• Øystein Espedal

    No, only Hitchens could openly state his true feelings about religion, and he very often did. In fact he spent a lifetime doing just that, both in writing and in candid interviews, right up until his untimely death.

    The notion that he would have seriously considered converting is as ludicrous as any other superstitious claim, and deserves no more serious consideration than does the existence of an anthropomorphic talking mouse with red pants.

  • patrick

    @ SecularHumanist199

    “The nitrogen in our DNA, the calcium in our teeth, the iron in our blood, the carbon in our apple pies were made in the interiors of collapsing stars. We are made of starstuff.”
    Carl Sagan, Cosmos

    Upon our deaths, we shall also become starstuff, which will provide the nitrogen, calcium, iron and carbon that will compose our far distant human descendants.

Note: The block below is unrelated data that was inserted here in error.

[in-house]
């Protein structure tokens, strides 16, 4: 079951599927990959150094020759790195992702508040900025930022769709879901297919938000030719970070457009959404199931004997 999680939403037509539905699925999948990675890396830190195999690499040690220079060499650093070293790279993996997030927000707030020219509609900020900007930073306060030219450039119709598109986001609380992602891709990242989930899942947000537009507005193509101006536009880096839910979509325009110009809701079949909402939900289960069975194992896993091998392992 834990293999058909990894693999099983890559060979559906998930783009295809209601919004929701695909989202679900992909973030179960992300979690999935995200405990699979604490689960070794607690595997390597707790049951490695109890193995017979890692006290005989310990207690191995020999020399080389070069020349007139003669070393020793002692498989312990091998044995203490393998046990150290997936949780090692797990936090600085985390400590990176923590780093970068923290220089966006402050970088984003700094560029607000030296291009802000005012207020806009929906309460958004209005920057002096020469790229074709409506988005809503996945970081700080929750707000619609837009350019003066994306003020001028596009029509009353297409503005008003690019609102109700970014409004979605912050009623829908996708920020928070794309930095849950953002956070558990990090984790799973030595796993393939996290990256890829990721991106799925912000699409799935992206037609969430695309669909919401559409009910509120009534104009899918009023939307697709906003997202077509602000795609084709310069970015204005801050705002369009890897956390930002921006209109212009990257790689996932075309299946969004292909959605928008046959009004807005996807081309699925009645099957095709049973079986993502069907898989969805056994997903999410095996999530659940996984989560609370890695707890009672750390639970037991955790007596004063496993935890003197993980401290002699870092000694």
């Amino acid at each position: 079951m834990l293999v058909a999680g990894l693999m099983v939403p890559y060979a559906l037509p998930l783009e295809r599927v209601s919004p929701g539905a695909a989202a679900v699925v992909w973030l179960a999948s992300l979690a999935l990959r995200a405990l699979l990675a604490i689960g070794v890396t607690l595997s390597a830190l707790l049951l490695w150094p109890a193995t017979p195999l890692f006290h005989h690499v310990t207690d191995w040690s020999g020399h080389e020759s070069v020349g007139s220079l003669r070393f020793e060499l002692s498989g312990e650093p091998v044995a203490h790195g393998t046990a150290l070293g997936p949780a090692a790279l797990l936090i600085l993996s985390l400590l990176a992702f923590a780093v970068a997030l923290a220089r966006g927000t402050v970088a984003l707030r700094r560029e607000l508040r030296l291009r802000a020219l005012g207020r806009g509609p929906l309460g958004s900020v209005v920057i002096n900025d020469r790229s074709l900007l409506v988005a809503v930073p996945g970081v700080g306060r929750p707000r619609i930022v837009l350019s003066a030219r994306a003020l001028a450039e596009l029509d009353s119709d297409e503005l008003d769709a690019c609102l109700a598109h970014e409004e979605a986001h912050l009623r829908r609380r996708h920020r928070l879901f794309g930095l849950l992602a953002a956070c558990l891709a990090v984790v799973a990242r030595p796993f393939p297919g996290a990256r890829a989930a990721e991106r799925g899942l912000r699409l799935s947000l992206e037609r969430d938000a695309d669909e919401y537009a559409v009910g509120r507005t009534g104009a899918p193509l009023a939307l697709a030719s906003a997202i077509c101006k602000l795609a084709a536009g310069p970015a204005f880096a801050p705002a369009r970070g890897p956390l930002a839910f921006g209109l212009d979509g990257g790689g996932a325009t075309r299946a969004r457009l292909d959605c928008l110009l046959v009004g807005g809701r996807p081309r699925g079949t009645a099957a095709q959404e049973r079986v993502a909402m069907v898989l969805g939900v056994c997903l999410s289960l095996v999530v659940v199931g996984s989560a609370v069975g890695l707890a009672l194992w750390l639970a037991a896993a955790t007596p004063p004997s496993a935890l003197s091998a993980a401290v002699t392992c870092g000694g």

As such, all living things are immortal….

  • gameplan

    Christopher Hitchens said:
    “We keep on being told that religion, whatever its imperfections, at least instills morality. On every side, there is conclusive evidence that the contrary is the case and that faith causes people to be more mean, more selfish, and perhaps above all, more stupid.”

    And, his words are proven absolutely true by the content of this book.

  • Simon Palmer

    Simply vile.

  • Gdich

    I only wish Christopher was here to lampoon this ridiculous assertion.

  • Jim the Hermit

    Complete nonsense. Before his death, Hitchens predicted christians will say he did a deathbed conversion and even if it were true, he said it would be the drugs talking not him.

  • Buckwheat3